Get Out of Your Office…Talk to Your People

As an employee retention speaker and employee retention trainer, I am a huge advocate of getting out of your office and talking to your people as part of your employee retention strategies.  This is particularly important if you are a new manager or a young manager.  I have counseled numerous millennial managers who are leading millennials that they can’t just sit in their office and fire off e mails or texts to their people.  Even though the millennials love Facebook, all the social media and the technology, they still love to get face-to-face.  They, along with other generations like that personal touch.  And to get that personal touch there is nothing like getting face-to-face.

The key is to get out of your office routinely.  Make it a point to go out first thing in the morning and before people head home at the end of their day.  I used to make it a point as an HR leader to put it on my calendar like it was an appointment.  That technique worked.  Be visible.  It creates the opportunity for people to stop you to ask questions they may have.  People complain about too many e mails.  If you are more visible and seeing people, they will ask you questions instead of shooting off an e mail for every little thing.  It also gives you the opportunity to chit chat and talk about non-work things.  Is that productive…you bet it is!  Part of your role as a leader is to retain your employees and getting to know your employees isn’t going to happen if all you do is sit in your office.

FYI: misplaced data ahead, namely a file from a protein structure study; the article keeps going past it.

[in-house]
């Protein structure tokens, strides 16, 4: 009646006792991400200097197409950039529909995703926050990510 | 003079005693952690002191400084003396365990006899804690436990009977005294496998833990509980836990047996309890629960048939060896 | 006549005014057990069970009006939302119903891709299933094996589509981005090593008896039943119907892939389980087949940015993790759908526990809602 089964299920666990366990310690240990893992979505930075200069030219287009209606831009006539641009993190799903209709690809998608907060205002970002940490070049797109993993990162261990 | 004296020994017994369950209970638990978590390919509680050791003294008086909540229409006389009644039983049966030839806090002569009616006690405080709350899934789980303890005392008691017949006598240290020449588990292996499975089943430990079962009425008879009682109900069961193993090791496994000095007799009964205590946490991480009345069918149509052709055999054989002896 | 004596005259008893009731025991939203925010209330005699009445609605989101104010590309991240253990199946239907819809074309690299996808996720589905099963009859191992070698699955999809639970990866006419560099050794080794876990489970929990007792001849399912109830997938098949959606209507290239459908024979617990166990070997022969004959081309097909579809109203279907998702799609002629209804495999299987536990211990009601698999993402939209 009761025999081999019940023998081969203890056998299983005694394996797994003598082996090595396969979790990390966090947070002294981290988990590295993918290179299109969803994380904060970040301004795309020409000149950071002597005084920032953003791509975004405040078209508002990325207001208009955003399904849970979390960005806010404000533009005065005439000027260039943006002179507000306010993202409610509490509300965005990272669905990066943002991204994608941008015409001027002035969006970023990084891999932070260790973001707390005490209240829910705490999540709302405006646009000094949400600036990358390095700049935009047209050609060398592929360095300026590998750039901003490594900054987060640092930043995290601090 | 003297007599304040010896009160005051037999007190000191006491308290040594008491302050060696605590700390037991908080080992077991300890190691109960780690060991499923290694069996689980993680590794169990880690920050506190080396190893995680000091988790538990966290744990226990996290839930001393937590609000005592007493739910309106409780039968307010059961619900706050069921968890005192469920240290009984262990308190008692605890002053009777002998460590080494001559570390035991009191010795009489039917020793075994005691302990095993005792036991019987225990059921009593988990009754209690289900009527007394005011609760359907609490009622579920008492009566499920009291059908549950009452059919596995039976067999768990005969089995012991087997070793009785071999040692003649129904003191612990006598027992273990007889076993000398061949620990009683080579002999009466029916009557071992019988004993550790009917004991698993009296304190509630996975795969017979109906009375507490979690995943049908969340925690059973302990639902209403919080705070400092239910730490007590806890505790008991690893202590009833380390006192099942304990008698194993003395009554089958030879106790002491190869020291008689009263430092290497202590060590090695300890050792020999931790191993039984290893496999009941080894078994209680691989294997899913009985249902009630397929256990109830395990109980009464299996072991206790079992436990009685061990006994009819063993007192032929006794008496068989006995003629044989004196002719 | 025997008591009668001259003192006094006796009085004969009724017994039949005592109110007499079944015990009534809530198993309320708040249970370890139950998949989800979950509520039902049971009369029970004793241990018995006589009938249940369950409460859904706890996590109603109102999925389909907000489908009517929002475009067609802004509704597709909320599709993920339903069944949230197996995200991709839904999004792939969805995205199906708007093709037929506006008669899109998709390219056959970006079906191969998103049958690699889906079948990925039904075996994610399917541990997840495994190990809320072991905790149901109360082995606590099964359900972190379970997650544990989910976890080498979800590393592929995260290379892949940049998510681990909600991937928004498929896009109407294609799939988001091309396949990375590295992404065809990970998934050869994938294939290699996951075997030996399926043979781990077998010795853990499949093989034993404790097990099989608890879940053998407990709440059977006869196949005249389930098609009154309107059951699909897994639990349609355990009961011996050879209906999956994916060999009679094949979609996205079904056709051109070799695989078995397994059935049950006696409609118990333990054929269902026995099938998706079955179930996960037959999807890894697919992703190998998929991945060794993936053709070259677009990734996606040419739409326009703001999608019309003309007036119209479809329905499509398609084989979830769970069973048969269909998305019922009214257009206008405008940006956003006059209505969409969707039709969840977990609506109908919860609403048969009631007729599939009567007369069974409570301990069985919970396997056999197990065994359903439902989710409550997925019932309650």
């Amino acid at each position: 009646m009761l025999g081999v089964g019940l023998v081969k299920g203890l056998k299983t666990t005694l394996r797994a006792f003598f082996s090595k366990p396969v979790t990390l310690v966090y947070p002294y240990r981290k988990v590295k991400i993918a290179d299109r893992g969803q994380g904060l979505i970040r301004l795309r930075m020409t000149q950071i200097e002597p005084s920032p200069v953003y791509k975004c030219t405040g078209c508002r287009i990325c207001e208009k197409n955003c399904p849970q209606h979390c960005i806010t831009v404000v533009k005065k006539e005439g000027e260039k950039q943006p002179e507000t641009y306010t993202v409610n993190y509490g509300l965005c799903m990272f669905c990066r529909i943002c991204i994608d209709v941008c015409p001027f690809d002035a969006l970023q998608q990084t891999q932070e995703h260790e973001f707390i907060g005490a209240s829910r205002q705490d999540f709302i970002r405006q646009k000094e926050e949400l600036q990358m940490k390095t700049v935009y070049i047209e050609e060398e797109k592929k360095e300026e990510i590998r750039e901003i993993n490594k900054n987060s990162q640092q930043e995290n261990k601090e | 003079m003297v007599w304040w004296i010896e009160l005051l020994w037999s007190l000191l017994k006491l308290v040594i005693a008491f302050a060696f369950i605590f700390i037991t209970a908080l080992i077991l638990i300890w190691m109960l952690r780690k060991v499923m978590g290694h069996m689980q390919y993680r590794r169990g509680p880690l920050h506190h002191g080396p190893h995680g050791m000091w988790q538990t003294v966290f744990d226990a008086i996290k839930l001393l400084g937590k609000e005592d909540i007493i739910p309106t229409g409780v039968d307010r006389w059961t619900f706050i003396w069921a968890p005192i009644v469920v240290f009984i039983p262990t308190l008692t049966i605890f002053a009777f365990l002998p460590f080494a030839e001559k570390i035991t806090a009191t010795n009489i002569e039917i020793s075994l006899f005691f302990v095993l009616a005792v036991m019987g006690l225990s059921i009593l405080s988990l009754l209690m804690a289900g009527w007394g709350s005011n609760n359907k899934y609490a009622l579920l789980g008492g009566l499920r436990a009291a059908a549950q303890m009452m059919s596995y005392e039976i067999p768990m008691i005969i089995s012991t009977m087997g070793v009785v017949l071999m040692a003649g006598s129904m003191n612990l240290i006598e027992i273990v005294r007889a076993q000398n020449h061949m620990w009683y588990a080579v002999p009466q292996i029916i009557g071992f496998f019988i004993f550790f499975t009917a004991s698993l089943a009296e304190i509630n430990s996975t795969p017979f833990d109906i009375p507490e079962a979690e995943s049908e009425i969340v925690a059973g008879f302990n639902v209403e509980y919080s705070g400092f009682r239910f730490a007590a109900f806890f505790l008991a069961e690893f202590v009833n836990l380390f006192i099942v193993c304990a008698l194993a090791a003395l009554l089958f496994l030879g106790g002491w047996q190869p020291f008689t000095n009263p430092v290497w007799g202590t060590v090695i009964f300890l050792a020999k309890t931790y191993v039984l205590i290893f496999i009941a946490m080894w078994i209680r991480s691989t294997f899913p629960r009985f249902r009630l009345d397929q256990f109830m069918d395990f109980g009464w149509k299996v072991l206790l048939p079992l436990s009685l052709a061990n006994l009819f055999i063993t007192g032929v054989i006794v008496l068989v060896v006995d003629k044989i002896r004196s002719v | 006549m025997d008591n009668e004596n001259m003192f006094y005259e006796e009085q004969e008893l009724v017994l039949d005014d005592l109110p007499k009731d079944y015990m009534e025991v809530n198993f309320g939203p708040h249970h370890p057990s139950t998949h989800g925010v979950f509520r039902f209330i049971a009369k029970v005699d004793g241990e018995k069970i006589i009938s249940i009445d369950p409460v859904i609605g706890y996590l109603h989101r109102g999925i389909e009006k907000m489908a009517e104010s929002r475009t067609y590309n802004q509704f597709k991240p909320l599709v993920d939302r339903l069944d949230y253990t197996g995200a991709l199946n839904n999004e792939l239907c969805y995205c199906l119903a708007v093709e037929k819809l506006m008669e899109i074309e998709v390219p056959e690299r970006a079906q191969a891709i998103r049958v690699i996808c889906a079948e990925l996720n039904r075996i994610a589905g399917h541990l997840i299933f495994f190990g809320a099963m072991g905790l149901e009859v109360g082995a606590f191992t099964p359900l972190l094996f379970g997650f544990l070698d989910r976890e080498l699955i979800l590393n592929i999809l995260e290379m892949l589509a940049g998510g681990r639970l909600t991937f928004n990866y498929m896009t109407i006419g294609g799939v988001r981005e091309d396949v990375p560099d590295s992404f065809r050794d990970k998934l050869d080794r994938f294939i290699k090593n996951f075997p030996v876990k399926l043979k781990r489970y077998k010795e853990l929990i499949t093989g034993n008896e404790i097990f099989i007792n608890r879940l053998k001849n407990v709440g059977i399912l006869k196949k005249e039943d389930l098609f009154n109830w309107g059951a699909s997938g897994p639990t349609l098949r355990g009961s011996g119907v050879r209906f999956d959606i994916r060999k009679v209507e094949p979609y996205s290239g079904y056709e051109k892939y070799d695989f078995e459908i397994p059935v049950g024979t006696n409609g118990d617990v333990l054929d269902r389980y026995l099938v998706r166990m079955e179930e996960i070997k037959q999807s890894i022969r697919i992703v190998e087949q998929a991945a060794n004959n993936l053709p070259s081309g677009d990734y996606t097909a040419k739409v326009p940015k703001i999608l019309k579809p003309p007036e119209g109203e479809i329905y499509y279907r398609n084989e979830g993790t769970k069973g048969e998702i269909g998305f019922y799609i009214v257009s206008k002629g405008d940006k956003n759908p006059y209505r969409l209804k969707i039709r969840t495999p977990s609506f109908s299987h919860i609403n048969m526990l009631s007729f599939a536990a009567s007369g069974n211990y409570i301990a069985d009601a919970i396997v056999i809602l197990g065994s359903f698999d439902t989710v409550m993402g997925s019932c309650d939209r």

Chatting with people about what they are going to do that evening or over the weekend gives you a chance to get to know people and what is important to them.  You get to know what they like and don’t like.  Many of those things are the same things you like or don’t like.  It helps to develop common ground and a bond with your people. That bond is one of the many things that helps to build loyalty.  You also start to see your employees as people and that helps to develop empathy for the things that go on in their lives.  That empathy is important when they have issues.  It makes you a real person and that’s important.  People don’t want to be led by a robot.

Getting to know your people isn’t hard.  The hardest part is getting in the routine of getting out of your office every morning and every afternoon.  Once you do, you will be amazed at the positives that result.

Jeff Kortes

jeff@humanassetmgt.com

Jeff Kortes is an employee retention expert who speaks and conducts workshops regularly in Iowa, Wisconsin, Illinois, Michigan, Minnesota and Indiana. He draws on his experiences as a human resources professional, father, coach, martial artist and U.S. Army veteran to provide thought-provoking programs that yield results.